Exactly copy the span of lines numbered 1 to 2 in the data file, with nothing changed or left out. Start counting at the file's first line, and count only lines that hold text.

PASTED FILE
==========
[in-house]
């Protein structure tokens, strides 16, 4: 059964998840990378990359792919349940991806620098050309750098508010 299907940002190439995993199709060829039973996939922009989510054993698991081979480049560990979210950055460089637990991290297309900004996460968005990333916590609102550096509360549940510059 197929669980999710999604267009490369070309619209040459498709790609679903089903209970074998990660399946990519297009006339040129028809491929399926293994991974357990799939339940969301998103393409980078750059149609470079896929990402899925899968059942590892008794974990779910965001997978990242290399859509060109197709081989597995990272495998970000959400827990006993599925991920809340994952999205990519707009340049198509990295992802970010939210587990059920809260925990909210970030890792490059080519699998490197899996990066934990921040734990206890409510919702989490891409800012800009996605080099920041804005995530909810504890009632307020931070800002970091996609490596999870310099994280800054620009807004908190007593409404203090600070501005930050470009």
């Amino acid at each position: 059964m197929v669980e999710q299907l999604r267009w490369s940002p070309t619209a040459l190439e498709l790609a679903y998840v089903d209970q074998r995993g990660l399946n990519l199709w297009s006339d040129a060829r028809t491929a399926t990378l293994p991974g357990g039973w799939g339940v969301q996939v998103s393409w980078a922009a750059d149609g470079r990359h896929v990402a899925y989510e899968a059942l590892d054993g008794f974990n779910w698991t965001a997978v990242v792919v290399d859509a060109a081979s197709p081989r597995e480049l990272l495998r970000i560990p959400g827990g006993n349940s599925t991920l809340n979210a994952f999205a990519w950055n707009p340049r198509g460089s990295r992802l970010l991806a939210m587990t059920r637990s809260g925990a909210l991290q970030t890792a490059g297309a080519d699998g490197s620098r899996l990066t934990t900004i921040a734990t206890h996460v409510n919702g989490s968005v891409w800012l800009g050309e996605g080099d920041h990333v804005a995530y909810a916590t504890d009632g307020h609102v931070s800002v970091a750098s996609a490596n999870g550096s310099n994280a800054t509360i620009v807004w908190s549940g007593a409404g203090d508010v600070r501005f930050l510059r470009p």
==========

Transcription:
[in-house]
């Protein structure tokens, strides 16, 4: 059964998840990378990359792919349940991806620098050309750098508010 299907940002190439995993199709060829039973996939922009989510054993698991081979480049560990979210950055460089637990991290297309900004996460968005990333916590609102550096509360549940510059 197929669980999710999604267009490369070309619209040459498709790609679903089903209970074998990660399946990519297009006339040129028809491929399926293994991974357990799939339940969301998103393409980078750059149609470079896929990402899925899968059942590892008794974990779910965001997978990242290399859509060109197709081989597995990272495998970000959400827990006993599925991920809340994952999205990519707009340049198509990295992802970010939210587990059920809260925990909210970030890792490059080519699998490197899996990066934990921040734990206890409510919702989490891409800012800009996605080099920041804005995530909810504890009632307020931070800002970091996609490596999870310099994280800054620009807004908190007593409404203090600070501005930050470009």